Donald Trump, who hates sharing the limelight, is known for getting his hackles up when there's any insinuation that he didn't win the election in November all by himself. Stephen Bannon, the self-described “honey badger” who “don't give a shit,” has often been described as the brains behind Trump, much to the president's chagrin. If you hadn't realized how true this is before reading Joshua Green’s meticulously researched Devil’s Bargain: Steve Bannon, Donald Trump, and the Storming of the Presidency, you will by the time you've finished it. The author makes an airtight case that you can't understand the rise of Trump without understanding the rise of Bannon.
Trump’s choice of Bannon to revive his floundering presidential campaign was met with alarm in both Democratic and establishment Republican circles. The head honcho at Breitbart was on record as saying he wanted to make that media outlet the “platform of the alt-right.” Bringing Bannon onboard confirmed all the worst suspicions that Trump was planning on steering the nation on a hard nationalist course that would stoke racial tensions.
As the author points out, Bannon’s the guy who wanted to “burn it all down,” a sentiment that plenty of voters identified with. He wasn't among the shocked and appalled when Trump made his remarks about Mexican rapists pouring across porous borders. It gave him an inkling that he may have found the perfect vessel he'd been long searching for to effect his anti-globalist, economic nationalist agenda. “Darkness is good... don't let up” the author reports the unkempt visionary of a society rededicated to traditional Western values as saying to his chosen change agent. “Don't let up,” is, in fact, a pretty apt phrase to describe how Bannon has conducted his life.
The story of Bannon’s unlikely climb from his Catholic, working-class family in Richmond, Virginia to household name is one of restless ambition. Green details it lavishly. In short, it was Virginia Tech and then Georgetown University, followed by a stint as an officer in the U.S. Navy. Then it was on to Harvard for B-school before joining Goldman Sachs, prior to moving to Hollywood to produce movies, followed by taking over the reins at Breitbart News after Andrew Breitbart died at 43 in 2012.
“For years Bannon had been searching for a vessel for his populist-nationalist ideas,” writes the author. He'd made a hagiographic movie about Sarah Palin, and had also embraced Michele Bachmann, but they ultimately didn't make the cut. He realized that Trump was the guy with the “personal force” necessary to break through the myriad impediments erected by the Republican establishment. Much of Bannon’s value to Trump, as Green explains, is that he'd spent years building up an infrastructure designed to take down Hillary Clinton. The author spells out how the nebulous “vast right-wing conspiracy” that the former First Lady had complained about so infamously years ago was fully formed now that it was “her time” to run, and Bannon was at its helm.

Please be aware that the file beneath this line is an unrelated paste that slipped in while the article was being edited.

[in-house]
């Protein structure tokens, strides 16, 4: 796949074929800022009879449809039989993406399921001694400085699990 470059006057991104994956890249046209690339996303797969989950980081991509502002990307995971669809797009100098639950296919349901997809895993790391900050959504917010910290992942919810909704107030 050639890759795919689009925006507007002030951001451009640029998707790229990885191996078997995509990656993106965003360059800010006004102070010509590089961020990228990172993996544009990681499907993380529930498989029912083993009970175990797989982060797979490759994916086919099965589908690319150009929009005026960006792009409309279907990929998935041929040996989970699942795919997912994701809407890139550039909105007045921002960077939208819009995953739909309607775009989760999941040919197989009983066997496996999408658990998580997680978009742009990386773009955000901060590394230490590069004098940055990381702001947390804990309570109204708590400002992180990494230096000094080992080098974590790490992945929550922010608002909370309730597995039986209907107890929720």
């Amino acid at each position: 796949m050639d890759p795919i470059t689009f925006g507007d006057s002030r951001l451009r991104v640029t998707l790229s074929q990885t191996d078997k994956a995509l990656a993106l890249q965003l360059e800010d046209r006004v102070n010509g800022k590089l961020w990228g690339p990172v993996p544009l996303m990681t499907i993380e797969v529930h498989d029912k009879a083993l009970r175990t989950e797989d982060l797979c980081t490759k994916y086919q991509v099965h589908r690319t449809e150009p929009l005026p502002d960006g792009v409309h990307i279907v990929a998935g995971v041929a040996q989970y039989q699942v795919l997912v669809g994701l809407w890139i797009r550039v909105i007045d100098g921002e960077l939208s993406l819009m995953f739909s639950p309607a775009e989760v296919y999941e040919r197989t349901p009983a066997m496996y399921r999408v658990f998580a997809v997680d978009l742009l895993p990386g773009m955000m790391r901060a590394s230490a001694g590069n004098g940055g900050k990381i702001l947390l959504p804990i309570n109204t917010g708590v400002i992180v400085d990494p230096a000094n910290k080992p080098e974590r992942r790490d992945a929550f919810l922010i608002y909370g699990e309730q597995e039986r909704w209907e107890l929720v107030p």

Green delineates that infrastructure and provides specific details on what Bannon added when he joined the Trump campaign. The bedrock of Bannon’s power base is his close association with four organizations funded by the mega-donating Mercer family, in which Bannon also had a financial stake when he joined the Trump campaign. Primarily, there’s Breitbart News, which benefited greatly from Robert Mercer’s $12 million gift in 2012. Bannon had built Breitbart into a well-oiled Clinton hate machine by the time he signed up with Trump.
Bannon’s second pillar of power is the Government Accountability Institute (GAI), a nonprofit he started to investigate certain politicians, especially Hillary Clinton. GAI’s president, Peter Schweizer, wrote the explosive book, Clinton Cash: The Untold Story of How and Why Foreign Governments and Businesses Helped Make Bill and Hillary Rich. Through the GAI, Bannon figured out that hard facts are what counts in politics (as opposed to the punditry he felt the Romney campaign relied too heavily on), and discovered that he could get high-profile media outlets like The New York Times, Newsweek, and ABC News to run negative articles on Hillary based on factual stories GAI would feed them.
There’s also Glittering Steel, a film production company that Bannon and Rebekah Mercer started to make political ads and Christian-themed movies. Glittering Steel produced a movie version of Clinton Cash that debuted at the Cannes film festival in 2016, just as the general election was getting underway. Finally, there's Cambridge Analytica LLC, a subsidiary of U.K. defense contractor Strategic Communications Laboratories, which advises governments and militaries in how to influence elections using psychological warfare. Cambridge execs have claimed that their firm’s sophisticated data analysis techniques were essential to building Trump support in the Rust Belt states.
Hillary Clinton's campaign didn't realize until it was too late the formidable force they were facing with Bannon. In addition to the solid infrastructure he'd spent years building, he brought with him, as the author points out, a fully formed worldview that articulated the more gut-level “America First” populist insurgency approach that Trump had been working on. Of Bannon, Green writes, “He's like an organism that could have grown and blossomed only under a precise and exacting set of conditions—a black orchid.”